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  • Interested in your family’s history? Visit our Genealogy Center

    Monday, Feb 27, 2012

    by Becky Carden

    Photo courtesy of the Genealogy Center Facebook page

    Did you know that ACPL has the second-largest genealogical collection in the United States?  It’s true!  The only collection larger than ours is the Family History Library in Salt Lake City.  While we are primarily a North American collection and the Family History Library collects for the world, our partnership with them provides access to filmed records from all over, making our “virtual collection” quite large indeed.  Today our growing collection includes 413,000+ print volumes, 659,000+ items of microfilm/microfiche, and subscriptions to well-known databases like Ancestry.com.

    How did we come to have such a large collection?  It all began with Rex Potterf and Fred Reynolds back in the 1930s.  The Great Depression was in full swing and there simply wasn’t much money in the library’s budget to purchase new books for the collection, so Potterf and Reynolds scoured used bookstores in order to add titles to the ACPL’s shelves.  Along with standard fiction and nonfiction, they chanced upon county histories and genealogical periodicals at bargain prices and decided to purchase those as well.

    Potterf retired in 1959 and Reynolds succeeded him as director.  The financial hardships of the ’30s were a thing of the past, but Reynolds’ clever means of building the collection was not.  In 1965, he made an arrangement with R.L. Polk & Company and the American Association of Directory Publishers to secure annual copies of directories for hundreds of U.S. cities.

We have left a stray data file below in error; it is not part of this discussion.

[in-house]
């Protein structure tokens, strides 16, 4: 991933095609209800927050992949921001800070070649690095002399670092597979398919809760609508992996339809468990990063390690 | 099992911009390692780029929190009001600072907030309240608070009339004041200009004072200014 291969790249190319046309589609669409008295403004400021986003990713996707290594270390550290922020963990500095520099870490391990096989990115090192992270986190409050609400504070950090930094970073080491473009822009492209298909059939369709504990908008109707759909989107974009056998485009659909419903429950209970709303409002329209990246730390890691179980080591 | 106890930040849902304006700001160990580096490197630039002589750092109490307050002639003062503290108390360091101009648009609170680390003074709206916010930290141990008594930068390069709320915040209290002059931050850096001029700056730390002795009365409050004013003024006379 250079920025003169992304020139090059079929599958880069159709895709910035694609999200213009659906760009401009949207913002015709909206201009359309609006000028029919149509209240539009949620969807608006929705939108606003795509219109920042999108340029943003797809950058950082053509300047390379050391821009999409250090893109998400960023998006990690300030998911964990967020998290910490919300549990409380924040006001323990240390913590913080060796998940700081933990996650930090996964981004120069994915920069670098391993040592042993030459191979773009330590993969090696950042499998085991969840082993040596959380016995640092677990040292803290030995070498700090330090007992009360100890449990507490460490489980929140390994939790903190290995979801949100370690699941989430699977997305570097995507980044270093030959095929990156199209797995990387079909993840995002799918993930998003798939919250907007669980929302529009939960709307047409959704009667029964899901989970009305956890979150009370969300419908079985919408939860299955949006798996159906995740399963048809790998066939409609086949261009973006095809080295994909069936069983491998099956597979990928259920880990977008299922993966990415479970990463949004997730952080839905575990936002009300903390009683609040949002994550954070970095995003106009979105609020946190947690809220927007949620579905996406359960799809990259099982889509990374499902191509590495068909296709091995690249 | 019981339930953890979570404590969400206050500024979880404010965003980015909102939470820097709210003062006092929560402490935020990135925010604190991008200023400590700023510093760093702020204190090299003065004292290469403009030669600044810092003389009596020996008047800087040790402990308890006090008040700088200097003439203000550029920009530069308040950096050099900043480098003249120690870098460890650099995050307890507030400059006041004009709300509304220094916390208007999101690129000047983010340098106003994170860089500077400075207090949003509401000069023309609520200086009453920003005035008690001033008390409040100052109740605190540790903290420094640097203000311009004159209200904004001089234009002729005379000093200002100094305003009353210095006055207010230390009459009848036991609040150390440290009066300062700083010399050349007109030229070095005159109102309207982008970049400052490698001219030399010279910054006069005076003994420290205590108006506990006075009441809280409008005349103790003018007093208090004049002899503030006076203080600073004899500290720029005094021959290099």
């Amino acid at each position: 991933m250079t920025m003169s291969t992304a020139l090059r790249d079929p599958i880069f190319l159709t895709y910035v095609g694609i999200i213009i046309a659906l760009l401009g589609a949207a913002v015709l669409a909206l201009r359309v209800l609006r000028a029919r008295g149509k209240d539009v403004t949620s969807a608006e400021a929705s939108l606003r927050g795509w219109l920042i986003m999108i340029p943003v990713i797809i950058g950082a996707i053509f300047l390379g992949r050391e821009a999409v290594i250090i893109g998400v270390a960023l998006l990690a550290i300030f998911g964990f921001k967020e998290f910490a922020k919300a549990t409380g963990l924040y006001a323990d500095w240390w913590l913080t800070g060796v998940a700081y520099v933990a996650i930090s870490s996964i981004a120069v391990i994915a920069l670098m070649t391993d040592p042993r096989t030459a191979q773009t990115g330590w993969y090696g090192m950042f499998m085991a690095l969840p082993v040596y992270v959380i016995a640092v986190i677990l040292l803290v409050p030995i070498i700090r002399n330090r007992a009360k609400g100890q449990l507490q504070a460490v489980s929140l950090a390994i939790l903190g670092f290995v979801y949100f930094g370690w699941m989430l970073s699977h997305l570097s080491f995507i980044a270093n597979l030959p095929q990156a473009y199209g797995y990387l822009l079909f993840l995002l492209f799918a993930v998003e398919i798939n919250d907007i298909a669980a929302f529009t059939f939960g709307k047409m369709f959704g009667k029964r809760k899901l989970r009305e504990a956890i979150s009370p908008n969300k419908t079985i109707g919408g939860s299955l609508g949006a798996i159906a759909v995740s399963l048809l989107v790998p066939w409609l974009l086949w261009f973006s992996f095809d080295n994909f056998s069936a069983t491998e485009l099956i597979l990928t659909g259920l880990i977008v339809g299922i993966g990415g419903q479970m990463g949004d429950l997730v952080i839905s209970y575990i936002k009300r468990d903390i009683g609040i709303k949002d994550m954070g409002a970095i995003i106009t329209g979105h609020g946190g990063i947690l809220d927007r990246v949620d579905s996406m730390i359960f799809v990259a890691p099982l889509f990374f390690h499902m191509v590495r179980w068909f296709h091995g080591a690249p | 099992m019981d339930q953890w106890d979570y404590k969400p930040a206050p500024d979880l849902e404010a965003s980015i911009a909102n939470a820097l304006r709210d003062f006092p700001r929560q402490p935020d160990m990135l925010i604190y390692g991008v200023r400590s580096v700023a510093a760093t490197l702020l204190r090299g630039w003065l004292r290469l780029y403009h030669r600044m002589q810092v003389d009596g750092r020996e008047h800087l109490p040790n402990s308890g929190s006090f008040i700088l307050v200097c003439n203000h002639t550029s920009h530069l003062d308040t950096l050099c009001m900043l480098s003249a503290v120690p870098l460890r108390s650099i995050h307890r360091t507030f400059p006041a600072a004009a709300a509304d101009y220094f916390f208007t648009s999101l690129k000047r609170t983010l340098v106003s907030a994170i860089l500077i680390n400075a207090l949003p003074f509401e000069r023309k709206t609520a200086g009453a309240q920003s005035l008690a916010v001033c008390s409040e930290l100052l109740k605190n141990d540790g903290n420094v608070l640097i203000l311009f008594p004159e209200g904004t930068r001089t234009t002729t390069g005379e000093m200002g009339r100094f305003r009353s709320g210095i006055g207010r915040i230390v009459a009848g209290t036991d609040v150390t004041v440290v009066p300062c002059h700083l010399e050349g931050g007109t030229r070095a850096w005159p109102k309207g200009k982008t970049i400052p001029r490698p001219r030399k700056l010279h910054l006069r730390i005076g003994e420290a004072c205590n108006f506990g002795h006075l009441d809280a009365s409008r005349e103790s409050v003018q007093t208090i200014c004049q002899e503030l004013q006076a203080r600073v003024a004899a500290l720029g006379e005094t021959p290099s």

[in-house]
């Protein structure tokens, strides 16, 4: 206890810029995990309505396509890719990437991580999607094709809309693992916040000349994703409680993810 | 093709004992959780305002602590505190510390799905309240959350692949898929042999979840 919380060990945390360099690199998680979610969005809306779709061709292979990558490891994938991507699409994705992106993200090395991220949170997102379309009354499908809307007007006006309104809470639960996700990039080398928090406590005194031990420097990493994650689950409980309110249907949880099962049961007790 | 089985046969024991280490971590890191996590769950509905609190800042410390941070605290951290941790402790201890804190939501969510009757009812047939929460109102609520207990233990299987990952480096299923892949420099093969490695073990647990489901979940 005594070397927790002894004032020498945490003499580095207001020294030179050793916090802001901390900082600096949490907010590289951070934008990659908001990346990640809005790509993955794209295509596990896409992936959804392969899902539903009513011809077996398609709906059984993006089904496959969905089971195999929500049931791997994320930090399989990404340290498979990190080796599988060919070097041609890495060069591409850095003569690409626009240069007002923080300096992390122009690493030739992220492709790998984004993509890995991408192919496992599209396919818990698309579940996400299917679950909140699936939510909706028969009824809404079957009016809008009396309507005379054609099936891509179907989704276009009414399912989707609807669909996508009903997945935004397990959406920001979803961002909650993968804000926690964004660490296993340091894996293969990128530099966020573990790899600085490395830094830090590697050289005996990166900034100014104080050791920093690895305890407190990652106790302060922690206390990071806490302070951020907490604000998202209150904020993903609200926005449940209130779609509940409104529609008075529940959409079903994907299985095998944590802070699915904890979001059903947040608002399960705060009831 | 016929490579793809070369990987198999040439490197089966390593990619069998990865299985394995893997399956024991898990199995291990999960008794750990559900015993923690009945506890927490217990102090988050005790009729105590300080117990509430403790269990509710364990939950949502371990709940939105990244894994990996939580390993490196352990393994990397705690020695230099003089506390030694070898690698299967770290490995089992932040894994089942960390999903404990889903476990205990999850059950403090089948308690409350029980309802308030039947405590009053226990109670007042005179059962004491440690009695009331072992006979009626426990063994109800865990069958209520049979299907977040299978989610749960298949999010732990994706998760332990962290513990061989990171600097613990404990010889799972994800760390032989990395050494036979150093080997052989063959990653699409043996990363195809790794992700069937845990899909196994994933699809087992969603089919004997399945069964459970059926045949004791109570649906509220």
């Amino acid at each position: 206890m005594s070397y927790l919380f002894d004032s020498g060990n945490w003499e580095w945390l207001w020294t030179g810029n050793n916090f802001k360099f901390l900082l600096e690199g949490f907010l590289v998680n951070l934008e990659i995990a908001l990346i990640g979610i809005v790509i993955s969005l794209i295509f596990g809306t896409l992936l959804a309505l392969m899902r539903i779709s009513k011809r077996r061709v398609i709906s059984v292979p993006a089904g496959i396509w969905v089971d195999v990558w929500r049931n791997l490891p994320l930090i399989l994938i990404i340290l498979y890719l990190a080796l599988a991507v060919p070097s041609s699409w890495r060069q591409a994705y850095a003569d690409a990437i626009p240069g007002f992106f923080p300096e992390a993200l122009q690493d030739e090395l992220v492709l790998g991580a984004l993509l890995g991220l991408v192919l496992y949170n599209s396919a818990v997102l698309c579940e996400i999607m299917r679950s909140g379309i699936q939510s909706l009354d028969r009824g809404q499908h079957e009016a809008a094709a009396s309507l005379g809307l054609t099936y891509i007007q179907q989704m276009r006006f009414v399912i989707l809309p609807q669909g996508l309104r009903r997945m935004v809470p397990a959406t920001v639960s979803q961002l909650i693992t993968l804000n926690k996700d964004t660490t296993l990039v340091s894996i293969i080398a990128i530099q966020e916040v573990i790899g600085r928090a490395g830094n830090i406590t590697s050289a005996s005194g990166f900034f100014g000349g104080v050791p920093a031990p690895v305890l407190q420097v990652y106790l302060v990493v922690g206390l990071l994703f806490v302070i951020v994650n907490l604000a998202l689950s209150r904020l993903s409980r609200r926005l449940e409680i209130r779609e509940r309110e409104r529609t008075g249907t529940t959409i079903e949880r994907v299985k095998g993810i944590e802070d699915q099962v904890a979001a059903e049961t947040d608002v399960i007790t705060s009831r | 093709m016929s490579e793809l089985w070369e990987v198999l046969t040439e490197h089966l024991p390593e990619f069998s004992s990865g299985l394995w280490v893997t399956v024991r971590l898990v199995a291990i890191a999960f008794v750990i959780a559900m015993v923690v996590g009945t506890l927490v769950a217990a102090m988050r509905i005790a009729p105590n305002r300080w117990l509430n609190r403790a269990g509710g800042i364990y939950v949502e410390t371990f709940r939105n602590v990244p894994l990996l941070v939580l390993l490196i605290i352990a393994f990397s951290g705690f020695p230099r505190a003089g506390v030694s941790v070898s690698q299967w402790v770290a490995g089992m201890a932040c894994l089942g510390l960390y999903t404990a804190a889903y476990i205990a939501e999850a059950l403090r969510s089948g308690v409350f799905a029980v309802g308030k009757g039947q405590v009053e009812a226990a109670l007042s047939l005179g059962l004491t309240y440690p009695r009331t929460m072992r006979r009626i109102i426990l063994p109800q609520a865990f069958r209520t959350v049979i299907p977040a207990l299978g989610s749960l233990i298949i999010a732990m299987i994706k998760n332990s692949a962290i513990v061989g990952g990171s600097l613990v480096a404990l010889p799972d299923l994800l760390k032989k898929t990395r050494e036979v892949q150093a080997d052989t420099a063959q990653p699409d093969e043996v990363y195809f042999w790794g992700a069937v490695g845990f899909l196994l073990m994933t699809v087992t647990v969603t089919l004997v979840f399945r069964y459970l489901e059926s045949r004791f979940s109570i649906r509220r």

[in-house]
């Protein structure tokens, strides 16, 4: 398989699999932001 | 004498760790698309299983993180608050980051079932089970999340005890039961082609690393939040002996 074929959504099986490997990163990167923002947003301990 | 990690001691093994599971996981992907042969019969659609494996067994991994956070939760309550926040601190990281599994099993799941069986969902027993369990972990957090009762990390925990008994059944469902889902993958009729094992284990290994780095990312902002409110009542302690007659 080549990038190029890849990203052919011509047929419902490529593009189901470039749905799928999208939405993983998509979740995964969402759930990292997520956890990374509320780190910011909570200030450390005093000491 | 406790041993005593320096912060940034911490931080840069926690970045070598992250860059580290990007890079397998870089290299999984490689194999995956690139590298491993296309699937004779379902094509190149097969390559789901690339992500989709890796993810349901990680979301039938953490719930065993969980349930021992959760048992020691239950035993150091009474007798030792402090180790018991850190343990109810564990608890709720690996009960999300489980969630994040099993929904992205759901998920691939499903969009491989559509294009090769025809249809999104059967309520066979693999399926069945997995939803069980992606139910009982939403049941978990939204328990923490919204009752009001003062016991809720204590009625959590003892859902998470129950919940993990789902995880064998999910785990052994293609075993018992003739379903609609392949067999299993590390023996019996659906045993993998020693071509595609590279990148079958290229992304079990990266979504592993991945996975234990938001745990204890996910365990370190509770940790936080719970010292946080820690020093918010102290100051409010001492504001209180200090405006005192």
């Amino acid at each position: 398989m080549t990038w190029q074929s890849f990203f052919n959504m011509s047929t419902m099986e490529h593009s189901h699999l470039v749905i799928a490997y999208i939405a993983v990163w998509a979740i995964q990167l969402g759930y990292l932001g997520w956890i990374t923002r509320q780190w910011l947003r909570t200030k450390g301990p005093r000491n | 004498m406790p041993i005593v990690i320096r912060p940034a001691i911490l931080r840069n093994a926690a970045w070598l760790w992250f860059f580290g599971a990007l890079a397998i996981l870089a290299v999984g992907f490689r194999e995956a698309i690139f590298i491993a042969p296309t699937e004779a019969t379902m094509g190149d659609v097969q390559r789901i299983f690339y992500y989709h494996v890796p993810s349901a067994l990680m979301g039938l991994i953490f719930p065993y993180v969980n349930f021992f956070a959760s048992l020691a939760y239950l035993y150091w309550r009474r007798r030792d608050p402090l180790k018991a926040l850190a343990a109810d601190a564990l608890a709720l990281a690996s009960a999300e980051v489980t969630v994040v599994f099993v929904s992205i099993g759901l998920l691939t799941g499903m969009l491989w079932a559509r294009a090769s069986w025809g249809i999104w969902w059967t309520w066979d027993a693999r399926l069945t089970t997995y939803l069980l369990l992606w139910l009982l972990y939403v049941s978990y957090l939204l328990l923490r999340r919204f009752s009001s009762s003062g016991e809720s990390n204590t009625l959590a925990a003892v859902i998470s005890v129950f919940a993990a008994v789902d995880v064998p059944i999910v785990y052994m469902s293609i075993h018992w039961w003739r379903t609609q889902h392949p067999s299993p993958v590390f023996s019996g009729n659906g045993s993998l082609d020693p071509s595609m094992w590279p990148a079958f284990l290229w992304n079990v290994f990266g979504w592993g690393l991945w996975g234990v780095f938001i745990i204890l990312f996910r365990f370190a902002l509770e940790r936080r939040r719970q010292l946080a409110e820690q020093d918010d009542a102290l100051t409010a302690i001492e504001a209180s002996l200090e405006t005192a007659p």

Reynolds also developed a unique partnership with the Newberry Library in Chicago.  The Newberry Library had been one of the major local and family history research centers in the country for more than half a century, but it was facing difficulties in the 1960s.  Hundreds of books in its collection had fallen into such a state of disrepair that they were relegated to storage, unable to be used.  Over the years, Newberry sent titles from its collection to ACPL and we made two high-quality photocopies of each book sent –  one acid-free copy for us, one for them, preserving precious volumes for generations to come.

    Similar partnerships continue to this day;  the Genealogy Center maintains strong relationships with other family history collections and genealogical societies.  While the print collection continues to grow, the Genealogy Center also welcomes donations of electronic files and indexes.  Digitization of family Bible records, photographs, and military records are among the goals for this unique collection.